Why Water and Women?

It’s no secret that access to clean water is crucial to eradicating extreme poverty; when the UN introduced the Sustainable Development Goals in 2015, they included a goal to ensure that everyone has access to safe water by 2030. Water is an essential building block of life; a community whose water sources put them at risk for illness face barriers of mobility. Water is often the first step toward ensuring a communities livelihood.

Furthermore, challenges to accessing safe water disproportionately affect women and girls, particularly in rural communities. It is most often women who collect water for households, risking their safety and health by traveling for hours a day to and from a water source. Water is a WEA issue because access to natural resources, education, and health are all women’s issue. When women thrive, communities thrive. 

 

WASH and the Importance of Grassroots Implementation

Ensuring a community has access to clean water is often more complex than providing a well. Public health workers use the term WASH to refer to the interconnected variables of water, sanitation, and hygiene. These are the measurable pillars that make up a healthy water system. If latrines aren’t up to date or well-placed, a monsoon could contaminate an otherwise safe water source; if clean water is stored improperly, contamination can make that water unsafe. No one principle of WASH is effective if all three aren’t implemented.

The goals of Together for H2OPE are in-step with a comprehensive WASH program:

  • Improve Infrastructure. Reduce contamination of the 900 existing wells by ensuring proper drainage and upgrading hand pumps and other hardware.
  • Ensure Treatment. Help the community learn how to boil and filter water to minimize bacterial contamination and iron, especially during the monsoon season.
  • Safe Storage. Support community members to safely handle and transport water once it is treated so it does not become re-contaminated.
  • Upgrade Latrines. Provide guidance to Chamong Tea Company, who will be improving existing latrines and constructing 900 new facilities over the next 3 years.
  • Engage the Community. Implement a training program that supports the community’s adoption of good practices in water management, sanitation, and hygiene.

The residents of the Tonganagaon tea garden will have safe water systems for generations to come. A safe water system is not just built by the engineers who are updating and adding safe and strong wells, but by members of the community who are deeply involved in and vital to their own transformation.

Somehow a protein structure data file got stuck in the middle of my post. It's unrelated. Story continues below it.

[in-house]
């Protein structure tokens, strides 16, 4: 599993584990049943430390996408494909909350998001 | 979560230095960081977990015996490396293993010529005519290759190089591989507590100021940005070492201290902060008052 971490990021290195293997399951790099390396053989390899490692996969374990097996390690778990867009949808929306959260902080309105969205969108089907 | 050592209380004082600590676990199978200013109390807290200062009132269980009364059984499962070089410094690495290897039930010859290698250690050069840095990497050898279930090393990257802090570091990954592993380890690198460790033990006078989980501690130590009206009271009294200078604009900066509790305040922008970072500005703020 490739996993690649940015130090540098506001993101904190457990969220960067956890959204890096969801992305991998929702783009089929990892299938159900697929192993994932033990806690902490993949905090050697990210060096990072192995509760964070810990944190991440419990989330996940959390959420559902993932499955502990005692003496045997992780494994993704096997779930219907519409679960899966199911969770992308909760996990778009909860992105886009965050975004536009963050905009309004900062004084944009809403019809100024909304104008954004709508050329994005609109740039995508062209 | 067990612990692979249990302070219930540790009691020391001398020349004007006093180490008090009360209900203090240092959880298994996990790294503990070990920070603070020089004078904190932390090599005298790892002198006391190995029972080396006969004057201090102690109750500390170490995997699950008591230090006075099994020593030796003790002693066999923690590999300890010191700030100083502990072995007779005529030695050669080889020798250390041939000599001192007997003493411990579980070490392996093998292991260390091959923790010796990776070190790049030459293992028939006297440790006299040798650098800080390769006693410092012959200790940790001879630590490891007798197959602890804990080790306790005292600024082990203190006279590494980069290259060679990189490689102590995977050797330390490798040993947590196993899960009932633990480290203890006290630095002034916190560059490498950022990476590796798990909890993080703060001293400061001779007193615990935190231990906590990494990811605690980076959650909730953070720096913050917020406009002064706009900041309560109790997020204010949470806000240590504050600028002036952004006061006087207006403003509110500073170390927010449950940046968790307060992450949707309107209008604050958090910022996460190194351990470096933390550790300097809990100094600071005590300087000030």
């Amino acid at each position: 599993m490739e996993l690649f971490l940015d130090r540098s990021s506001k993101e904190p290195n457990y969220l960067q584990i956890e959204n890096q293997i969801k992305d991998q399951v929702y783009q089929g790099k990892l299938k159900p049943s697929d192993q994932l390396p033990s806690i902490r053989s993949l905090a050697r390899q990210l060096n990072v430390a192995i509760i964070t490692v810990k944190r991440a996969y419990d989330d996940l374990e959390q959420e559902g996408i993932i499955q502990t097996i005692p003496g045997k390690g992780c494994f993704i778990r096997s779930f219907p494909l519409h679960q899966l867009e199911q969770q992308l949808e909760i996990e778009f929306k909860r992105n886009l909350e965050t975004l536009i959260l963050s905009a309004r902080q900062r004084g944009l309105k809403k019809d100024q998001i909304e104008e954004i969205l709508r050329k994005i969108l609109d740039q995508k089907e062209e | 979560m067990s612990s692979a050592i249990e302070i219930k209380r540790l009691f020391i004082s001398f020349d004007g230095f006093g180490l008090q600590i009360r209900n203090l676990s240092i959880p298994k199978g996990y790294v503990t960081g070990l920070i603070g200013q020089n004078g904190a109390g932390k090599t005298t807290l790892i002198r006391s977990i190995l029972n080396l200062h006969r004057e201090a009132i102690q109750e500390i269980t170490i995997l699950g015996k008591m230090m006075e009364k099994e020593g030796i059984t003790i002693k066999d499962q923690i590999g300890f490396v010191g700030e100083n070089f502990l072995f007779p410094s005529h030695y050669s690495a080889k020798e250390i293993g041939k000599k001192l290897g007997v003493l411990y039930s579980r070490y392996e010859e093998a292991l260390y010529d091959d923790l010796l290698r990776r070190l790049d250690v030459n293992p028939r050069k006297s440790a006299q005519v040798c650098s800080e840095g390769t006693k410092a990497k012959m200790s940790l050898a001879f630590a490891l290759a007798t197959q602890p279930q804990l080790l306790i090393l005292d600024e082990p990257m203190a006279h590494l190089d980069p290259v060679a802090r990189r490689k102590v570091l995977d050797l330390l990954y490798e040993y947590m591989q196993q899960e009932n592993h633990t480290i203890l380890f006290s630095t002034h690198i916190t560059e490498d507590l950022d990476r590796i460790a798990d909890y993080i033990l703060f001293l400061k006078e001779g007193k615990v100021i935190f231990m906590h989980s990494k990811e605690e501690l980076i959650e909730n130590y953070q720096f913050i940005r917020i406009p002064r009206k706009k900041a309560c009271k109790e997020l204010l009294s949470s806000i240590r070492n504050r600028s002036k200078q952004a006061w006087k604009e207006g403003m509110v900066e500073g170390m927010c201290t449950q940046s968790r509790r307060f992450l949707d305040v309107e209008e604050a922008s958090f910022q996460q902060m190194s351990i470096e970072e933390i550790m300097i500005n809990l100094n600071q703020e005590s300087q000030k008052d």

Water is a WEA issue because effective water solutions are never a top-down operation. Water solutions live within communities and the grassroots leaders like Bondita Acharya, Director of PBET, who explains that, “PBET’s role is to bring women into the core of the discussion on safe drinking water. Women spend most of their time, especially in the rural areas, tea gardens and hilly regions, fetching water from far flung areas. But when it comes to decisions on managing water they are sidelined. Access to safe drinking water is a basic right of every citizen, and is directly linked with reproductive health rights. However, it is not possible to access it if it is not integrated with sanitation and hygiene.”

As part of this integrated approach to ensure a sustainable impact for generations, in Tonganagaon, key members from each of the 12 villages will become WASH leaders and practitioners themselves. They will be trained to become trainers, holding demonstrations to educate their neighbors in healthy hygiene and sanitation practices.

 

A Unique and Effective Partnership

The partnerships of Together for H2OPE are in-step with what makes the WEA model so effective while remaining adaptable and light-framed. By connecting with mission-aligned partners like Numi Foundation, and woman-run local NGO’s like PBET, the project is ensuring that solutions are in reach of the visionary community leaders invested in their lasting application. This is how WEA and our partners support communities to thrive on their own terms and in ways that will have lasting effects.

This unique collaboration leverages local leadership to ensure relevance, while providing access to the globally recognized best practices and needed resources. We believe it’s a model that will maximize impact and sustainability, ensuring the farming community enjoys access to clean, safe drinking water for generations to come.  — Darian Rodriguez Heyman, Executive Director of the Numi Foundation

Join us this World Water Day to ensure that women, families and communities have access to clean drinking water. By supporting grassroots leaders, we support sustainable and long-term solutions to one of the world’s most most pressing concerns. You can learn more about this work here. Thank you for standing alongside us!